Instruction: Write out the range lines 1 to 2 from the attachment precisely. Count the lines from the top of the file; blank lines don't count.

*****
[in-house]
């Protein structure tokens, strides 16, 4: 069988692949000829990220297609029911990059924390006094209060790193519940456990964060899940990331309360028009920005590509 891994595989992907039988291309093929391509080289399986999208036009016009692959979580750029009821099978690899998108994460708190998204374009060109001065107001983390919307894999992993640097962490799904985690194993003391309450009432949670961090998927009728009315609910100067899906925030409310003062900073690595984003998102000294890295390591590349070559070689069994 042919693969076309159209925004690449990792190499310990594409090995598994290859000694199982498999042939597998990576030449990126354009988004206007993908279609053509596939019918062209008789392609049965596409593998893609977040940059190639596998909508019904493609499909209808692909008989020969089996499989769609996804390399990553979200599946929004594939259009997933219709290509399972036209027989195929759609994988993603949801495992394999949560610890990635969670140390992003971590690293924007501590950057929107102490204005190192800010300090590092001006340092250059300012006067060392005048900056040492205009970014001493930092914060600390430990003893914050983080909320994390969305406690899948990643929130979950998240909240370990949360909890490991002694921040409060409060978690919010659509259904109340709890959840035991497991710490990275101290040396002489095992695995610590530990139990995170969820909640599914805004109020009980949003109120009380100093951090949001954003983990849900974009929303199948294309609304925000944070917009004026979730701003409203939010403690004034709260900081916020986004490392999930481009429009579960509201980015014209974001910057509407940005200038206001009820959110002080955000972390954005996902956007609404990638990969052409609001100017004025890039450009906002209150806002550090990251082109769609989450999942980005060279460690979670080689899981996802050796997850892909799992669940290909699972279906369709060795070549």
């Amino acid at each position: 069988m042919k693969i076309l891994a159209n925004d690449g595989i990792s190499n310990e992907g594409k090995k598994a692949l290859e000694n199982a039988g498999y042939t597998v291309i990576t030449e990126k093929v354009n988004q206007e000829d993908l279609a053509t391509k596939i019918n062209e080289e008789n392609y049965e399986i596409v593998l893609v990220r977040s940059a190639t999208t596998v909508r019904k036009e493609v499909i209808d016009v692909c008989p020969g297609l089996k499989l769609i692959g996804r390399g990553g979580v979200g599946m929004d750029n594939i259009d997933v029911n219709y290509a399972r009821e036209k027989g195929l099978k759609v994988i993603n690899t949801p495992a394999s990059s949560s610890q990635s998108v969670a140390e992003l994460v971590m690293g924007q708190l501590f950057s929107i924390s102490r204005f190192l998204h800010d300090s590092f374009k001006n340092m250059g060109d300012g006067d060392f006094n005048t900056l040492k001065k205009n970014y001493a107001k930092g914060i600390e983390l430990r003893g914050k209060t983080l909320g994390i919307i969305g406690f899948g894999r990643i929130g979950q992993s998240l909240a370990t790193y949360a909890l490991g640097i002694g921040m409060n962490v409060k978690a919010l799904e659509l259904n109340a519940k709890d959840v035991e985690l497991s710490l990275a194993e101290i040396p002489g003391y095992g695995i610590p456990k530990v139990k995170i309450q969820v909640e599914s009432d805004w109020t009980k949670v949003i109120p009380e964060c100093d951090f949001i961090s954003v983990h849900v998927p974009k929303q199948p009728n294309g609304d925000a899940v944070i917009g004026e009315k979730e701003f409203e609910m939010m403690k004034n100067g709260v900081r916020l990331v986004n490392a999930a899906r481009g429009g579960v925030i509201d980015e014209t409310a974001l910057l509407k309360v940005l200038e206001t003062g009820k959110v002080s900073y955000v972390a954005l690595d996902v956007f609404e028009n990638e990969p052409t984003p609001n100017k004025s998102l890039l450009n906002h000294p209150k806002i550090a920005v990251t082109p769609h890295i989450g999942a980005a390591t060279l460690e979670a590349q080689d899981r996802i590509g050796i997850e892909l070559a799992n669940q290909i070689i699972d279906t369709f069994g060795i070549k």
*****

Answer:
[in-house]
């Protein structure tokens, strides 16, 4: 069988692949000829990220297609029911990059924390006094209060790193519940456990964060899940990331309360028009920005590509 891994595989992907039988291309093929391509080289399986999208036009016009692959979580750029009821099978690899998108994460708190998204374009060109001065107001983390919307894999992993640097962490799904985690194993003391309450009432949670961090998927009728009315609910100067899906925030409310003062900073690595984003998102000294890295390591590349070559070689069994 042919693969076309159209925004690449990792190499310990594409090995598994290859000694199982498999042939597998990576030449990126354009988004206007993908279609053509596939019918062209008789392609049965596409593998893609977040940059190639596998909508019904493609499909209808692909008989020969089996499989769609996804390399990553979200599946929004594939259009997933219709290509399972036209027989195929759609994988993603949801495992394999949560610890990635969670140390992003971590690293924007501590950057929107102490204005190192800010300090590092001006340092250059300012006067060392005048900056040492205009970014001493930092914060600390430990003893914050983080909320994390969305406690899948990643929130979950998240909240370990949360909890490991002694921040409060409060978690919010659509259904109340709890959840035991497991710490990275101290040396002489095992695995610590530990139990995170969820909640599914805004109020009980949003109120009380100093951090949001954003983990849900974009929303199948294309609304925000944070917009004026979730701003409203939010403690004034709260900081916020986004490392999930481009429009579960509201980015014209974001910057509407940005200038206001009820959110002080955000972390954005996902956007609404990638990969052409609001100017004025890039450009906002209150806002550090990251082109769609989450999942980005060279460690979670080689899981996802050796997850892909799992669940290909699972279906369709060795070549």